• Stop drinking soda/juice/other sugar/diet sugar waters. I actually did this a few years ago, and not only was it easier than I expected, I haven’t looked back. I will have a fountain Cherry Coke about once a year at a movie theatre, and maaaaybe a fancy “lady soda” every 4 months-ish, but really, that’s it. This one has tons of health and budget benefits: if you can replace drinking soda with drinking water (or un-sugared seltzer if you like that fizzy sparkle), your teeth, skin, doctor, and bank account will thank you. Track how many sodas a day you drink, and aim to reduce that by 25%(?) each week and replace it with water? Water with lemon and mint if you’re Goop-y? Fun seltzers if you’re into #lacroixbeforeboys? Maybe unsweetened(!) iced tea if you’re drinking caffeinated soda… one thing at a time. Note: I’m not suggesting that you quit drinking soda AND start hauling around an expensive bowling pin and be the person who stops busy cafe traffic to fill it at the water cooler because 1. that person is obnoxious and 2. that giant nalgene/camelback/sigg doesn’t fit into my life (aka I barely remember to bring a water bottle to my fitness classes) so I wouldn’t presume to tell you that will fit into your life either. Bonus round: the fancy water bottle thing, I guess? Or, if you’re just going full tap and/or Brita-pitcher, track your savings from not buying soda. Reward your progress with… a celebration of how much storage and fridge space you’re saving at home? Fewer cavities and more compliments at the dentist? Also importantly, just notice how much better you’ll feel almost immediately.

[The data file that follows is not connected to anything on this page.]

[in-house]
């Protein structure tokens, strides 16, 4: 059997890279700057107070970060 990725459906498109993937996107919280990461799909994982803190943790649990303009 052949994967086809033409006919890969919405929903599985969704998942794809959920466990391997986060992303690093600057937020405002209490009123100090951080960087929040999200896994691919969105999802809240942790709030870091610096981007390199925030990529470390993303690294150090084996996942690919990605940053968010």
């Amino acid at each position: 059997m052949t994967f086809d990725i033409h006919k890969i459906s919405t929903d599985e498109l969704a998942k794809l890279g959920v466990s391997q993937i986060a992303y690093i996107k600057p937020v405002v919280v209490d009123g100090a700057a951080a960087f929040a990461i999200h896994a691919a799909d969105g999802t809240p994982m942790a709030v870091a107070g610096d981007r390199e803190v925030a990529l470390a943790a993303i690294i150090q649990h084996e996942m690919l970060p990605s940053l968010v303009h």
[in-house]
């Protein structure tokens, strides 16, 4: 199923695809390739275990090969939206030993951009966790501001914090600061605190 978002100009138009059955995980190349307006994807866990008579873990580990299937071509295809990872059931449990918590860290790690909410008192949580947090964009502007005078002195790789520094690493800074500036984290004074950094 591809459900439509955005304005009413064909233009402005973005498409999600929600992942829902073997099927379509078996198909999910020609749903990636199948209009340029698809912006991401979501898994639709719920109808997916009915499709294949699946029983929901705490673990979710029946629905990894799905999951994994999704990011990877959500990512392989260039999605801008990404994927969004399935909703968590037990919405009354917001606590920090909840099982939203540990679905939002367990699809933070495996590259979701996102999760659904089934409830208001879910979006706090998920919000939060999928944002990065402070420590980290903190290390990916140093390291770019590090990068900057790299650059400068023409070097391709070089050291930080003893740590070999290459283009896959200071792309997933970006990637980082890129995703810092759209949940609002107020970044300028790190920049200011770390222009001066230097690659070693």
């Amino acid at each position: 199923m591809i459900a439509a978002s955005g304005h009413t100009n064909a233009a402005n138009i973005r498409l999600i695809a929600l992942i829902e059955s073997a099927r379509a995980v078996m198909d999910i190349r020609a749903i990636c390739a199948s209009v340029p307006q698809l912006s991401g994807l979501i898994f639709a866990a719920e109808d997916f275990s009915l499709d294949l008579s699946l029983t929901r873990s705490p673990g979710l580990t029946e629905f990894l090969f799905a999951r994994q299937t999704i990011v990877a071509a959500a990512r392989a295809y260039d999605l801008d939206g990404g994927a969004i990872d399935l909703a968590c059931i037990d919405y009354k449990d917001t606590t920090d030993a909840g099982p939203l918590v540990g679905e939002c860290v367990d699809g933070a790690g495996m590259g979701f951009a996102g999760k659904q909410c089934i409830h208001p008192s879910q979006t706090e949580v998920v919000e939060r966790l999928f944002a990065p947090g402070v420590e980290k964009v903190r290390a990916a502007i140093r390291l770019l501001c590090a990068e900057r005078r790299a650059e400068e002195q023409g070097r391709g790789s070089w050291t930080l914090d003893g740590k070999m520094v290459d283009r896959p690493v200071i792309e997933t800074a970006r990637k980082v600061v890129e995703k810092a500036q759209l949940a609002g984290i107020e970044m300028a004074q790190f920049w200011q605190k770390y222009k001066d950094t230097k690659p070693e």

• Stop biting your nails. I actually did this cold-turkey-ish my senior year of high school, but I don’t know exactly what triggered stopping. Prior to fully quitting, I tried to replace biting my nails with [far too aggressive] cuticle-pushing — 15 years into not biting my nails, I do still pick at my thumb cuticles. Although I am perpetually trying to stop the cuticle attacks, as a wise manicurist once said, if you went from biting all your nails to only tearing at 2 of them, that’s progress! Don’t let the perfect be the enemy of keeping your hands out of your mouth. If you’re trying to stop biting your nails, I think the replacement habit is key, and this can be a tough one (see above re: cuticles). You need something that satisfies the nervous energy impulse to keep biting/tearing at until something until it’s smooth, but you don’t want to just spend all day tearing up paper (or maybe you do! give that a try if you have spare paper or need confetti). One approach I’ve deployed is to make it physically difficult to bite/tear: apply Neosporin to your cuticles and nail beds, which will moisturize to smooth the formation of new, temping snags, and will speed healing of existing damage. Another approach is trying to do recognize the behavior and punish it (wear a rubber band on your wrist and snap it when you realize you’re biting your nails; fine yourself by denying yourself something you like; etc). The punishment approach didn’t really work for me, hence the cuticle-pushing-turned-thumb-cuticle-picking, but maybe it’ll work for you. Bonus round: keep track of how many colds you get over the year; I bet you feel healthier due to a. not having your hands in your mouth and b. not having so many open wounds on your hands, which are consistently touching gross stuff (I am a germaphobe). Reward: learn to do your own gel manicures and keep those newly-lengthy nails 👌🏽✨💅🏽